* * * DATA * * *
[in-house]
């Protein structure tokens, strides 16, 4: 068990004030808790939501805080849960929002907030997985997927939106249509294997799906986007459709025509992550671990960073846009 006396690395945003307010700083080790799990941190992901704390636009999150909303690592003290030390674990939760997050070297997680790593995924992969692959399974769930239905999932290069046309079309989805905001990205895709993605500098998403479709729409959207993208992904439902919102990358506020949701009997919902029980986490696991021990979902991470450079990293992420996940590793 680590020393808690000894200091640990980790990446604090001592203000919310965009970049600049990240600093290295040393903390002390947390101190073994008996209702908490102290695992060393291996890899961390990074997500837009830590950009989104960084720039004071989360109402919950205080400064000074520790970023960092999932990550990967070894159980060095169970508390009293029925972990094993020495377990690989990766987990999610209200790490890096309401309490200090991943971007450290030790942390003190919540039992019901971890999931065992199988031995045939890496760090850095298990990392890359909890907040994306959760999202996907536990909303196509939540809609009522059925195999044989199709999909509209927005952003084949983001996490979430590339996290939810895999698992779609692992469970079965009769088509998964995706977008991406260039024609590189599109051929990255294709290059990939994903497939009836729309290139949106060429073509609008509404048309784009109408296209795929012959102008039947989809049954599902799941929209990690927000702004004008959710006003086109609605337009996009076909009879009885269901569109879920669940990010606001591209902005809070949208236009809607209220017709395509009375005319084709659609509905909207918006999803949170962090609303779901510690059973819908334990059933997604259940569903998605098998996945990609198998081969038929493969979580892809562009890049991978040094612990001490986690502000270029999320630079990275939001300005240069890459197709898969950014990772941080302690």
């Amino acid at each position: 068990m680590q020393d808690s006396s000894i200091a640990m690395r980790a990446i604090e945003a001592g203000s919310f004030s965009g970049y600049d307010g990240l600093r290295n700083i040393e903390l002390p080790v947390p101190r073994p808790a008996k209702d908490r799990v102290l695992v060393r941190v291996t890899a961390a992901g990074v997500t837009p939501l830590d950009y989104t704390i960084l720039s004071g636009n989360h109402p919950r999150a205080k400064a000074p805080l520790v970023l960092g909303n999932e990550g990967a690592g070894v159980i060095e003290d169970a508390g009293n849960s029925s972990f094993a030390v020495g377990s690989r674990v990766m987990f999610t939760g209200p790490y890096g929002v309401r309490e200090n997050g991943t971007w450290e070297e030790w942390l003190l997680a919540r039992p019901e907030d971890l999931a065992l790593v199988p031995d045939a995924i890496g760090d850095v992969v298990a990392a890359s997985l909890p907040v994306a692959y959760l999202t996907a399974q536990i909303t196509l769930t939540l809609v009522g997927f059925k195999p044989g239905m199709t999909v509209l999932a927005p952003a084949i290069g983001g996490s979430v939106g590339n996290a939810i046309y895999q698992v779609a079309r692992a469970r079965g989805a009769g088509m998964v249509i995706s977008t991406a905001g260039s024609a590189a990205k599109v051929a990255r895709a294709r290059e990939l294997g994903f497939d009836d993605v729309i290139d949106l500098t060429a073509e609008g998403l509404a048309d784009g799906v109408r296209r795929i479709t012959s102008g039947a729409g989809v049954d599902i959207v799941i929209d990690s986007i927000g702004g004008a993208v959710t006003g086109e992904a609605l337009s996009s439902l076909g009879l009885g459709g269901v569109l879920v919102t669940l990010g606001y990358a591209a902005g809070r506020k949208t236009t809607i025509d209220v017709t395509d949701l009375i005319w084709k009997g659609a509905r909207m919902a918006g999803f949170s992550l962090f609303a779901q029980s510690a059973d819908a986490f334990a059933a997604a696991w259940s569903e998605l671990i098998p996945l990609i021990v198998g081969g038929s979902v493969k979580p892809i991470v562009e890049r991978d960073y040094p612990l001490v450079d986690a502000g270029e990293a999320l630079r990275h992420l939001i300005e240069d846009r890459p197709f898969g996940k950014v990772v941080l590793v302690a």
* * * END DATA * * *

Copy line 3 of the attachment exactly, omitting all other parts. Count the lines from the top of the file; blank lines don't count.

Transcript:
């Amino acid at each position: 068990m680590q020393d808690s006396s000894i200091a640990m690395r980790a990446i604090e945003a001592g203000s919310f004030s965009g970049y600049d307010g990240l600093r290295n700083i040393e903390l002390p080790v947390p101190r073994p808790a008996k209702d908490r799990v102290l695992v060393r941190v291996t890899a961390a992901g990074v997500t837009p939501l830590d950009y989104t704390i960084l720039s004071g636009n989360h109402p919950r999150a205080k400064a000074p805080l520790v970023l960092g909303n999932e990550g990967a690592g070894v159980i060095e003290d169970a508390g009293n849960s029925s972990f094993a030390v020495g377990s690989r674990v990766m987990f999610t939760g209200p790490y890096g929002v309401r309490e200090n997050g991943t971007w450290e070297e030790w942390l003190l997680a919540r039992p019901e907030d971890l999931a065992l790593v199988p031995d045939a995924i890496g760090d850095v992969v298990a990392a890359s997985l909890p907040v994306a692959y959760l999202t996907a399974q536990i909303t196509l769930t939540l809609v009522g997927f059925k195999p044989g239905m199709t999909v509209l999932a927005p952003a084949i290069g983001g996490s979430v939106g590339n996290a939810i046309y895999q698992v779609a079309r692992a469970r079965g989805a009769g088509m998964v249509i995706s977008t991406a905001g260039s024609a590189a990205k599109v051929a990255r895709a294709r290059e990939l294997g994903f497939d009836d993605v729309i290139d949106l500098t060429a073509e609008g998403l509404a048309d784009g799906v109408r296209r795929i479709t012959s102008g039947a729409g989809v049954d599902i959207v799941i929209d990690s986007i927000g702004g004008a993208v959710t006003g086109e992904a609605l337009s996009s439902l076909g009879l009885g459709g269901v569109l879920v919102t669940l990010g606001y990358a591209a902005g809070r506020k949208t236009t809607i025509d209220v017709t395509d949701l009375i005319w084709k009997g659609a509905r909207m919902a918006g999803f949170s992550l962090f609303a779901q029980s510690a059973d819908a986490f334990a059933a997604a696991w259940s569903e998605l671990i098998p996945l990609i021990v198998g081969g038929s979902v493969k979580p892809i991470v562009e890049r991978d960073y040094p612990l001490v450079d986690a502000g270029e990293a999320l630079r990275h992420l939001i300005e240069d846009r890459p197709f898969g996940k950014v990772v941080l590793v302690a």